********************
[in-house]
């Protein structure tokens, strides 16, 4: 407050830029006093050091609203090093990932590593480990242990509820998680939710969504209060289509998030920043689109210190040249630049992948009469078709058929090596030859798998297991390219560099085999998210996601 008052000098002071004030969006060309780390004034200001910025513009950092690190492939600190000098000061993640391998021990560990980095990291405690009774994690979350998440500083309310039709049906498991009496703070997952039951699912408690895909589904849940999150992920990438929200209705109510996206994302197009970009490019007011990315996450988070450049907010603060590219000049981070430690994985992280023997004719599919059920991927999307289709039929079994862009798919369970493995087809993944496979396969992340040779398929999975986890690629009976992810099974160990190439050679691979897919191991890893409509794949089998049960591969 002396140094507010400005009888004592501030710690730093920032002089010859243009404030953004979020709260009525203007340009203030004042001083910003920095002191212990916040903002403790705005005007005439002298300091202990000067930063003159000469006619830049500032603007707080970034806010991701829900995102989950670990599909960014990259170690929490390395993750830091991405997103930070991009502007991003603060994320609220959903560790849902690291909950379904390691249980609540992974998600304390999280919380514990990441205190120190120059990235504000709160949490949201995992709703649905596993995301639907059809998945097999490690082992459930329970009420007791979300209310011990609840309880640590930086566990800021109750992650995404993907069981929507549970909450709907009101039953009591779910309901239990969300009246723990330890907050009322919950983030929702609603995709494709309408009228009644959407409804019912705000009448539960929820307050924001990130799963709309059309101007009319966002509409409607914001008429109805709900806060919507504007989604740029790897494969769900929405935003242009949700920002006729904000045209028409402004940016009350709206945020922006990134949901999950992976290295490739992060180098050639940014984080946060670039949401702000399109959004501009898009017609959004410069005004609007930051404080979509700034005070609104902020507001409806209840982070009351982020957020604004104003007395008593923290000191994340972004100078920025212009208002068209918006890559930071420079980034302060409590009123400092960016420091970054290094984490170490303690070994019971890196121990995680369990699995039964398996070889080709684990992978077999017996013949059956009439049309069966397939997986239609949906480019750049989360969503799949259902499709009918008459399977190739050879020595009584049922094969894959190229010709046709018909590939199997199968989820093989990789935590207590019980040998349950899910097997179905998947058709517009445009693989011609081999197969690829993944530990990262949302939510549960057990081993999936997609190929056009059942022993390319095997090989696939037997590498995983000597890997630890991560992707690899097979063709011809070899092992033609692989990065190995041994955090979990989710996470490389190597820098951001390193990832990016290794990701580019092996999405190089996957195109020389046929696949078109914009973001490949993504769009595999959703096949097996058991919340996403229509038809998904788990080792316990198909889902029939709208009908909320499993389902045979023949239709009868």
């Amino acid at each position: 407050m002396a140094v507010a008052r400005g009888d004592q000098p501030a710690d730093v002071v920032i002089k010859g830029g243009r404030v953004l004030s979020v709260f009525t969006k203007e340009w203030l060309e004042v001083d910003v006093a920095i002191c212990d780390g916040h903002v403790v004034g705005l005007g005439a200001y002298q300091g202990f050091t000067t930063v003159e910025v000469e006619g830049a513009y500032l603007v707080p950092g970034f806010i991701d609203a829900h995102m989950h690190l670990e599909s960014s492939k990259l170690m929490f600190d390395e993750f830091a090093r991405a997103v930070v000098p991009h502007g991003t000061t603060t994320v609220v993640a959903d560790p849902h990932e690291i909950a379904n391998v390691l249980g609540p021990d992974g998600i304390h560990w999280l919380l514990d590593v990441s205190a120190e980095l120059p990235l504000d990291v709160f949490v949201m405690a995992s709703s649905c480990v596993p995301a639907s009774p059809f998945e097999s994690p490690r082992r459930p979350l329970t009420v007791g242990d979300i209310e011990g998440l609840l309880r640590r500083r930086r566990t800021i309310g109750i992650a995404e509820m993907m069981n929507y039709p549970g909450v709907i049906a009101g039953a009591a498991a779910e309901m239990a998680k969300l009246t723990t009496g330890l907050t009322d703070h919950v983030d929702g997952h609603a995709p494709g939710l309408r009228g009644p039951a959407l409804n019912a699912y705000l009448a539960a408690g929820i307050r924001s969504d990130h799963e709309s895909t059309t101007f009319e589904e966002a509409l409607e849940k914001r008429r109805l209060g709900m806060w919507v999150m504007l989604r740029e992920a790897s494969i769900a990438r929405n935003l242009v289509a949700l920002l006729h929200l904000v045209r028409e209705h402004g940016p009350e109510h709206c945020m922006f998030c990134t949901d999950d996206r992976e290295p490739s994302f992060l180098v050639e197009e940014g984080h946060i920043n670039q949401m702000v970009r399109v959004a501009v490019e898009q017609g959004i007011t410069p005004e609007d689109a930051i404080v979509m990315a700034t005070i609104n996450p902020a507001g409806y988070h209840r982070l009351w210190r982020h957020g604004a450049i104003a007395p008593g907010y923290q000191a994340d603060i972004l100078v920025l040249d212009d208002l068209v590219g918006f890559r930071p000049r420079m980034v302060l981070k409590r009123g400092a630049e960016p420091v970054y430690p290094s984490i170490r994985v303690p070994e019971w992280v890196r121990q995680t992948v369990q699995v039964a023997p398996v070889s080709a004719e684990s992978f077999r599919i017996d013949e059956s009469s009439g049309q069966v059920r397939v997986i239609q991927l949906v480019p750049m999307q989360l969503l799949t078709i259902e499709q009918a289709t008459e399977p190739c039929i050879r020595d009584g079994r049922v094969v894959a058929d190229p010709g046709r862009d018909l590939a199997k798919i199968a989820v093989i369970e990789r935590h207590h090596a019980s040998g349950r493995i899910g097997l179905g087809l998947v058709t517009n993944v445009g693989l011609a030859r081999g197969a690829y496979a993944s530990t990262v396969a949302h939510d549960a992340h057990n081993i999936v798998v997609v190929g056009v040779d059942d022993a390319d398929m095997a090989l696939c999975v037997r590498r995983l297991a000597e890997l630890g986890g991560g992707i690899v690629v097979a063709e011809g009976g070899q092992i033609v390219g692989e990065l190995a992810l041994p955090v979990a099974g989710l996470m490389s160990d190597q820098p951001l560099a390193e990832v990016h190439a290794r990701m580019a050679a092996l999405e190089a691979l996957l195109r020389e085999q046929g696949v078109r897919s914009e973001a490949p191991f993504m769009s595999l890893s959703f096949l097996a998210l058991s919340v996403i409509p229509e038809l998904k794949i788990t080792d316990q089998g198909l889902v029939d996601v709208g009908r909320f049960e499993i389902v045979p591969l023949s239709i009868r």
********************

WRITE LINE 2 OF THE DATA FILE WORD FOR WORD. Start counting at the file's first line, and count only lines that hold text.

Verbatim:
């Protein structure tokens, strides 16, 4: 407050830029006093050091609203090093990932590593480990242990509820998680939710969504209060289509998030920043689109210190040249630049992948009469078709058929090596030859798998297991390219560099085999998210996601 008052000098002071004030969006060309780390004034200001910025513009950092690190492939600190000098000061993640391998021990560990980095990291405690009774994690979350998440500083309310039709049906498991009496703070997952039951699912408690895909589904849940999150992920990438929200209705109510996206994302197009970009490019007011990315996450988070450049907010603060590219000049981070430690994985992280023997004719599919059920991927999307289709039929079994862009798919369970493995087809993944496979396969992340040779398929999975986890690629009976992810099974160990190439050679691979897919191991890893409509794949089998049960591969 002396140094507010400005009888004592501030710690730093920032002089010859243009404030953004979020709260009525203007340009203030004042001083910003920095002191212990916040903002403790705005005007005439002298300091202990000067930063003159000469006619830049500032603007707080970034806010991701829900995102989950670990599909960014990259170690929490390395993750830091991405997103930070991009502007991003603060994320609220959903560790849902690291909950379904390691249980609540992974998600304390999280919380514990990441205190120190120059990235504000709160949490949201995992709703649905596993995301639907059809998945097999490690082992459930329970009420007791979300209310011990609840309880640590930086566990800021109750992650995404993907069981929507549970909450709907009101039953009591779910309901239990969300009246723990330890907050009322919950983030929702609603995709494709309408009228009644959407409804019912705000009448539960929820307050924001990130799963709309059309101007009319966002509409409607914001008429109805709900806060919507504007989604740029790897494969769900929405935003242009949700920002006729904000045209028409402004940016009350709206945020922006990134949901999950992976290295490739992060180098050639940014984080946060670039949401702000399109959004501009898009017609959004410069005004609007930051404080979509700034005070609104902020507001409806209840982070009351982020957020604004104003007395008593923290000191994340972004100078920025212009208002068209918006890559930071420079980034302060409590009123400092960016420091970054290094984490170490303690070994019971890196121990995680369990699995039964398996070889080709684990992978077999017996013949059956009439049309069966397939997986239609949906480019750049989360969503799949259902499709009918008459399977190739050879020595009584049922094969894959190229010709046709018909590939199997199968989820093989990789935590207590019980040998349950899910097997179905998947058709517009445009693989011609081999197969690829993944530990990262949302939510549960057990081993999936997609190929056009059942022993390319095997090989696939037997590498995983000597890997630890991560992707690899097979063709011809070899092992033609692989990065190995041994955090979990989710996470490389190597820098951001390193990832990016290794990701580019092996999405190089996957195109020389046929696949078109914009973001490949993504769009595999959703096949097996058991919340996403229509038809998904788990080792316990198909889902029939709208009908909320499993389902045979023949239709009868």